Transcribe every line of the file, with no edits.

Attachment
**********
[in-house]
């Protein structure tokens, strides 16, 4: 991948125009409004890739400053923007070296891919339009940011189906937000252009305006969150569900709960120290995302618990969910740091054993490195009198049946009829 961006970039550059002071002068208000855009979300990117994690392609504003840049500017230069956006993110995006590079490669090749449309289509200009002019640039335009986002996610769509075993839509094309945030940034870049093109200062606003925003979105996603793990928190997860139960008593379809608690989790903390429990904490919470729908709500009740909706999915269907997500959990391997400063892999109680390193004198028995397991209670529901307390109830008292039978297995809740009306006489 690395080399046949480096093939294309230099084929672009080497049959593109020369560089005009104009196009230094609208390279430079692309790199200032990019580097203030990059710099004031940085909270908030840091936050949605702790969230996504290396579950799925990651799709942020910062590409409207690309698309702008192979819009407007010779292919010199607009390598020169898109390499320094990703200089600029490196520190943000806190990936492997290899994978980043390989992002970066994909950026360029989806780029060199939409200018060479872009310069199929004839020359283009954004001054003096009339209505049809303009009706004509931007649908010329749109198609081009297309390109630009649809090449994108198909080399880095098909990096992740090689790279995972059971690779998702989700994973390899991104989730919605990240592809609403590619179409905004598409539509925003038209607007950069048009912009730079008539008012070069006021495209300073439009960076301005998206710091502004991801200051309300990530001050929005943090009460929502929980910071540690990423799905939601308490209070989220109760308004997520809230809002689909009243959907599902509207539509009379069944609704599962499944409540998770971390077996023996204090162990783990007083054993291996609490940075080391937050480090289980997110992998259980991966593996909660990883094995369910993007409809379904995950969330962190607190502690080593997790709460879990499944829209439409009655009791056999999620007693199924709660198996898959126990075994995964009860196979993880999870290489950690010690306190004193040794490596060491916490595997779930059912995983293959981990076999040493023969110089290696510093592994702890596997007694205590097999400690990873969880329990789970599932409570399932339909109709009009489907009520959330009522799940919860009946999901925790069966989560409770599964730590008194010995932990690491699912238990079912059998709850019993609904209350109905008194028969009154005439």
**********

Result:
[in-house]
């Protein structure tokens, strides 16, 4: 991948125009409004890739400053923007070296891919339009940011189906937000252009305006969150569900709960120290995302618990969910740091054993490195009198049946009829 961006970039550059002071002068208000855009979300990117994690392609504003840049500017230069956006993110995006590079490669090749449309289509200009002019640039335009986002996610769509075993839509094309945030940034870049093109200062606003925003979105996603793990928190997860139960008593379809608690989790903390429990904490919470729908709500009740909706999915269907997500959990391997400063892999109680390193004198028995397991209670529901307390109830008292039978297995809740009306006489 690395080399046949480096093939294309230099084929672009080497049959593109020369560089005009104009196009230094609208390279430079692309790199200032990019580097203030990059710099004031940085909270908030840091936050949605702790969230996504290396579950799925990651799709942020910062590409409207690309698309702008192979819009407007010779292919010199607009390598020169898109390499320094990703200089600029490196520190943000806190990936492997290899994978980043390989992002970066994909950026360029989806780029060199939409200018060479872009310069199929004839020359283009954004001054003096009339209505049809303009009706004509931007649908010329749109198609081009297309390109630009649809090449994108198909080399880095098909990096992740090689790279995972059971690779998702989700994973390899991104989730919605990240592809609403590619179409905004598409539509925003038209607007950069048009912009730079008539008012070069006021495209300073439009960076301005998206710091502004991801200051309300990530001050929005943090009460929502929980910071540690990423799905939601308490209070989220109760308004997520809230809002689909009243959907599902509207539509009379069944609704599962499944409540998770971390077996023996204090162990783990007083054993291996609490940075080391937050480090289980997110992998259980991966593996909660990883094995369910993007409809379904995950969330962190607190502690080593997790709460879990499944829209439409009655009791056999999620007693199924709660198996898959126990075994995964009860196979993880999870290489950690010690306190004193040794490596060491916490595997779930059912995983293959981990076999040493023969110089290696510093592994702890596997007694205590097999400690990873969880329990789970599932409570399932339909109709009009489907009520959330009522799940919860009946999901925790069966989560409770599964730590008194010995932990690491699912238990079912059998709850019993609904209350109905008194028969009154005439």